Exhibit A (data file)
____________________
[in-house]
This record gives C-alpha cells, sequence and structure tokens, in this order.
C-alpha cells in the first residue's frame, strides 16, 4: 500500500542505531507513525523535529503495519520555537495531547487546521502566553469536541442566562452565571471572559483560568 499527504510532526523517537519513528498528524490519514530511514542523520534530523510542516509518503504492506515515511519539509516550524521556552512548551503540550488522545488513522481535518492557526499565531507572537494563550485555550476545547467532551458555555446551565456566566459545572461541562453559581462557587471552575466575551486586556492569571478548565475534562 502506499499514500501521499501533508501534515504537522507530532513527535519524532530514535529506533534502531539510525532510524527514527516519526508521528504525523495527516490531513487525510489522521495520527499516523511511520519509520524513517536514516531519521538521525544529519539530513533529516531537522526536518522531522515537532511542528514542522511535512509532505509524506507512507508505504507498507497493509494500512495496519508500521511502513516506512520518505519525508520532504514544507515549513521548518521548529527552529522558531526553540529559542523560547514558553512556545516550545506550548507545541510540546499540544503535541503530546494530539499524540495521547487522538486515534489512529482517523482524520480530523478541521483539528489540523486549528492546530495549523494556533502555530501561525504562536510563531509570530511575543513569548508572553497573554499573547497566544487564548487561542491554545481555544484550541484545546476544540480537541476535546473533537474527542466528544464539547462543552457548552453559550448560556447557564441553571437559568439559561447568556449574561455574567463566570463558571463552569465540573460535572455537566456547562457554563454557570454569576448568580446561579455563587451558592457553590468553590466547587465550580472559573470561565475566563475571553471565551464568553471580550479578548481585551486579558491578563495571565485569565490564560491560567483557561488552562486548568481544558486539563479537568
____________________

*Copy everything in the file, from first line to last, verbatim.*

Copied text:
[in-house]
This record gives C-alpha cells, sequence and structure tokens, in this order.
C-alpha cells in the first residue's frame, strides 16, 4: 500500500542505531507513525523535529503495519520555537495531547487546521502566553469536541442566562452565571471572559483560568 499527504510532526523517537519513528498528524490519514530511514542523520534530523510542516509518503504492506515515511519539509516550524521556552512548551503540550488522545488513522481535518492557526499565531507572537494563550485555550476545547467532551458555555446551565456566566459545572461541562453559581462557587471552575466575551486586556492569571478548565475534562 502506499499514500501521499501533508501534515504537522507530532513527535519524532530514535529506533534502531539510525532510524527514527516519526508521528504525523495527516490531513487525510489522521495520527499516523511511520519509520524513517536514516531519521538521525544529519539530513533529516531537522526536518522531522515537532511542528514542522511535512509532505509524506507512507508505504507498507497493509494500512495496519508500521511502513516506512520518505519525508520532504514544507515549513521548518521548529527552529522558531526553540529559542523560547514558553512556545516550545506550548507545541510540546499540544503535541503530546494530539499524540495521547487522538486515534489512529482517523482524520480530523478541521483539528489540523486549528492546530495549523494556533502555530501561525504562536510563531509570530511575543513569548508572553497573554499573547497566544487564548487561542491554545481555544484550541484545546476544540480537541476535546473533537474527542466528544464539547462543552457548552453559550448560556447557564441553571437559568439559561447568556449574561455574567463566570463558571463552569465540573460535572455537566456547562457554563454557570454569576448568580446561579455563587451558592457553590468553590466547587465550580472559573470561565475566563475571553471565551464568553471580550479578548481585551486579558491578563495571565485569565490564560491560567483557561488552562486548568481544558486539563479537568